It would have to be if history continuously repeats itself.
edit on 3-9-2012 by MamaJ because: (no reason given)



posted on Sep, 3 2012 @ 11:09 AM
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The mass-energy equation has nothing to do with consciousness. It has to do with the equivalence between energy and mass. Energy is measured in joules; mass in kilograms; C^2 in meter^2/second^2. Nowhere is there any room for consciousness. Nowhere is consciousness implicit in the equation. The two simply have no connection.
reply to post by baruch60610
 


Their roots connect them though, or so I think.



posted on Sep, 3 2012 @ 11:16 AM
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Originally posted by bluemooone2
reply to post by Phage
 


Phage , I think that I agree with you here, but I have to at least ask one thing.
Has there ever been any scientific evidence for what was once called the Aether , and is it possible that the idea has merit and is just something that we have not discovered yet?


www.levashov.info...

It goes into depth on the false altars of science and Einstein's access to other people's work in the patent office, but it also names someone who should be considered one of America's most famous physcists, Dayton C. Miller (1866-1941).


He began his experiments in 1902 and finished them in 1926. For these experiments he created an interferometer with a general trajectory for the beam of light of 64 meters. This was the most accurate interferometer in the world at that time and at least three times more sensitive than the interferometer used in the Michelson-Morley’s experiments.

Interferometer data were taken at different times of the day and at different times of the year. Miller performed more than 200,000 observations and made more than 12,000 turns of the interferometer. He periodically brought the interferometer to the top of Wilson’s mountain (6,000 feet above sea level), where, as he had supposed, the speed of ether wind was greater.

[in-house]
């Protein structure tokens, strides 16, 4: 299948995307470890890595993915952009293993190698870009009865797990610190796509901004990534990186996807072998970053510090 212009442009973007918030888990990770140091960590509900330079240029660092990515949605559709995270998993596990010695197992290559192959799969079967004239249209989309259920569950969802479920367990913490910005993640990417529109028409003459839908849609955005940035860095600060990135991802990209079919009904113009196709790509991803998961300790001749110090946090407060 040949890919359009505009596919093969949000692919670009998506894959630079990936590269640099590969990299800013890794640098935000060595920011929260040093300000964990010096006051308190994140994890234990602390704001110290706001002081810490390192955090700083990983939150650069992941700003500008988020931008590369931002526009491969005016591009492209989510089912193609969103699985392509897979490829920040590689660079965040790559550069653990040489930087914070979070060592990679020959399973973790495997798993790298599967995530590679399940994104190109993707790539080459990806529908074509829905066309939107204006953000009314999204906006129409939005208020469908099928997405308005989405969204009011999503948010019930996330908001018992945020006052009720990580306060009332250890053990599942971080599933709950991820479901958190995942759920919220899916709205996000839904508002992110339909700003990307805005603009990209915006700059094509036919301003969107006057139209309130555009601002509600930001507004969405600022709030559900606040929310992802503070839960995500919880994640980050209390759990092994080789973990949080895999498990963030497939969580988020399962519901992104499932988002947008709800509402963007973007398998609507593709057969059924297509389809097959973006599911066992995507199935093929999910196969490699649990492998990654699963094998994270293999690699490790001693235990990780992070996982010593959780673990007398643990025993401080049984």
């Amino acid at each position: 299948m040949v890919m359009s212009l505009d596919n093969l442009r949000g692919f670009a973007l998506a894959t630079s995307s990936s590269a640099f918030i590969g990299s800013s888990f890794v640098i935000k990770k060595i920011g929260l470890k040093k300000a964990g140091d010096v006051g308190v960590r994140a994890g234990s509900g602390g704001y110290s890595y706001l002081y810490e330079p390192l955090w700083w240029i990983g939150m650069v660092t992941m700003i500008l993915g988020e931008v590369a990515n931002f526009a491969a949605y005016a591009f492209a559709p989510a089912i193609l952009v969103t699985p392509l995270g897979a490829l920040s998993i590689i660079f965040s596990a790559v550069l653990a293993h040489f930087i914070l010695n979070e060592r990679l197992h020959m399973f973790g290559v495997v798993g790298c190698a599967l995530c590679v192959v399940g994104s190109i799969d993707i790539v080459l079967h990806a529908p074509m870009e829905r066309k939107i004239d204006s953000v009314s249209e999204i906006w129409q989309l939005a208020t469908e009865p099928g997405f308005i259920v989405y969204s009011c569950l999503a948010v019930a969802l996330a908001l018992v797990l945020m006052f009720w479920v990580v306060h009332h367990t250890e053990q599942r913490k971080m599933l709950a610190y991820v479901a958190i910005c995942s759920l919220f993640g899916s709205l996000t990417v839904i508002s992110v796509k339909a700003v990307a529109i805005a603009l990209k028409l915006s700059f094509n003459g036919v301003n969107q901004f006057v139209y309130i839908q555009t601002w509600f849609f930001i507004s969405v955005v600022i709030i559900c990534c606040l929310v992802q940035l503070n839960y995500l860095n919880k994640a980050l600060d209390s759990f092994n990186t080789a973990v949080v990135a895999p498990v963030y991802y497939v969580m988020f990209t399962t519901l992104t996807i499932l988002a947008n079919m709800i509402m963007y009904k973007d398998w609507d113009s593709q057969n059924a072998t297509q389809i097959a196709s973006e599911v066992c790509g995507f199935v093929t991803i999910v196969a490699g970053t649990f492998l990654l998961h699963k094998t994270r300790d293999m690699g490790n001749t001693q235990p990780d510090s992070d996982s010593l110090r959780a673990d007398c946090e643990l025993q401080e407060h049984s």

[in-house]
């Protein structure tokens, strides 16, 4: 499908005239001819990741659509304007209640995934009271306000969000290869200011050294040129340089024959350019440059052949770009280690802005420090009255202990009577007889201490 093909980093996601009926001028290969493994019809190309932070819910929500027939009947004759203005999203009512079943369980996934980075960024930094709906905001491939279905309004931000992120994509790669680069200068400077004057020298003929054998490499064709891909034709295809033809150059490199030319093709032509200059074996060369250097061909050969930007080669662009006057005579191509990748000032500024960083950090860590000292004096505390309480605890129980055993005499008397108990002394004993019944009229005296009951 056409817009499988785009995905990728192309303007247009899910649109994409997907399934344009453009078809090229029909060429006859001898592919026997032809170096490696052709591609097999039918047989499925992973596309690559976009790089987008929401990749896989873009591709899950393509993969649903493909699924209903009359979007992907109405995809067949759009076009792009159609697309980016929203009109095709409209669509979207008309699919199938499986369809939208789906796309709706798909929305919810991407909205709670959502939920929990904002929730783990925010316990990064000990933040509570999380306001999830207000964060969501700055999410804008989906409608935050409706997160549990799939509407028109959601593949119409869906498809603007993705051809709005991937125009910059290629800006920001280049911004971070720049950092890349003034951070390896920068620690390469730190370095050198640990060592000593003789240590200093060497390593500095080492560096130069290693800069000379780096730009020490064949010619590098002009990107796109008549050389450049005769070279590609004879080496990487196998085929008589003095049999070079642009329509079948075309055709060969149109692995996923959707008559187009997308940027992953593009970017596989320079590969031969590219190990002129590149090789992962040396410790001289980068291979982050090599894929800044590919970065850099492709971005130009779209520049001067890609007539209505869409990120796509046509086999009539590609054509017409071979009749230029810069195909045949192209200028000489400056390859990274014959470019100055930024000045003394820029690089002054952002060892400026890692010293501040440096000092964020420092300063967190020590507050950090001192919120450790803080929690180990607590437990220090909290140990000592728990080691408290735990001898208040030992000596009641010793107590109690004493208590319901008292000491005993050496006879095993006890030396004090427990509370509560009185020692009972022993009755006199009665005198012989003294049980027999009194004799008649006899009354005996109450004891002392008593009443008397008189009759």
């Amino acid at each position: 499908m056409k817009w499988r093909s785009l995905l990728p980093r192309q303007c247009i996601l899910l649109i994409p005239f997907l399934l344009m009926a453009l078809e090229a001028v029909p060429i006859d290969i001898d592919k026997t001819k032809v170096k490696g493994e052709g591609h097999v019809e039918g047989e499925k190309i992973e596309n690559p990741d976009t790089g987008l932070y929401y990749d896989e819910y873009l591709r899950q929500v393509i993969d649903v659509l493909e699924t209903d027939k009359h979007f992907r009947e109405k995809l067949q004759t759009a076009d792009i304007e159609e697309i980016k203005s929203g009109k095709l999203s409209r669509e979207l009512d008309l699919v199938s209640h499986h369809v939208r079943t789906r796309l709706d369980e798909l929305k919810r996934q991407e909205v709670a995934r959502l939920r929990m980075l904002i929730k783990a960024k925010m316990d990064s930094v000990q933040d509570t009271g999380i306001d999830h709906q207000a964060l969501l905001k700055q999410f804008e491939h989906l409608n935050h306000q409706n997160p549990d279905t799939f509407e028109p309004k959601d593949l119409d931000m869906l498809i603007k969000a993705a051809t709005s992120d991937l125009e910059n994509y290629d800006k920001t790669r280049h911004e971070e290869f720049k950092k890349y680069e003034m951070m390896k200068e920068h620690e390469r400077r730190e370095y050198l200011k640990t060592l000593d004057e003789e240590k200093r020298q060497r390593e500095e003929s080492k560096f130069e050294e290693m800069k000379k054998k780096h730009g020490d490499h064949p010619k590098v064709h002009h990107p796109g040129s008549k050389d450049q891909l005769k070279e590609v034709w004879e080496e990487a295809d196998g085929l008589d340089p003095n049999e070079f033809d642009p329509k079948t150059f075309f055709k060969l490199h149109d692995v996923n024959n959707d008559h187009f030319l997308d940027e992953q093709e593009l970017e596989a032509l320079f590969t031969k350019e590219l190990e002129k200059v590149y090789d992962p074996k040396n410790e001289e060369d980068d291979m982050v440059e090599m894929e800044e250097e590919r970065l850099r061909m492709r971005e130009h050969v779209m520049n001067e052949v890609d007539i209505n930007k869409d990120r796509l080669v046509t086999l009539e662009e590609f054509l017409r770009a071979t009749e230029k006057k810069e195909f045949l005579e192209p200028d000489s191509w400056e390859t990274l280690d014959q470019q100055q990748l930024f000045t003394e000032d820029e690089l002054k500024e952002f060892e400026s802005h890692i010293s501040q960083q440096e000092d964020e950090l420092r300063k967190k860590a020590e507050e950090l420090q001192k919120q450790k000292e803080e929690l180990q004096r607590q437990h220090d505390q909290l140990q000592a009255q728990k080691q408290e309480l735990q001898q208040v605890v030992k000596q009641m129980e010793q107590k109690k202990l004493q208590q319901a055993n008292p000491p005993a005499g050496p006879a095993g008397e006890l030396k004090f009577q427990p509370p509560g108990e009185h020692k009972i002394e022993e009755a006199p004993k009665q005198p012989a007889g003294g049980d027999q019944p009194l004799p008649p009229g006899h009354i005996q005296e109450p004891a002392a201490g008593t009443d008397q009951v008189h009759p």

And now let us look at what the facts tell us.

On the one hand, we have the Michelson-Morley’s experiments, which altogether were performed for 6 hours, during 4 days, with 36 turns of the interferometer.

And on the other hand, we have experimental data recorded by the interferometer over a period of 24 years, with the device being turned 12,000 times! At the same time, Miller’s interferometer was 3 times more sensitive! These are the facts.

But perhaps Einstein and Co. were unaware of these results, or they didn’t read scientific journals and remained deluded? They perfectly well knew everything. Dayton Miller wrote letters to Einstein. In one of them he reported on his work of 22 years that confirmed the presence of an ether drift. Einstein replied very skeptically and demanded proofs, which were given to him, whereupon there was no answer forthcoming.

We can understand why there was no answer after they had received Miller’s experimental data. However, the most curious thing is that the positive results about the ether drift were registered even in the earlier Michelson-Morley’s experiments, but were "simply" ignored. After Miller’s death in 1941, his work was "simply" forgotten; nobody has ever published it in scientific journals—as if this scientist never existed. But he was one of the greatest American physicists.


So I would have to say, YES THERE WAS. AND IT WAS IGNORED.

Science took a road supporting theories, that for the main part, have been disproved. There became a "practical" slave science, but not the kind that shoots for the stars and starts to solve mysteries.

The oil industry and religious heirarchy joined ranks in creating a false paradigm and a finite universe, out of infinity.

Profit and Greed has prevented the energy and abundance and progression of all people equally. Which is why they did this, and the Christians got there, God created the universe at the moment of the Big Bang, when no such event occurred. And studying red shift proves that.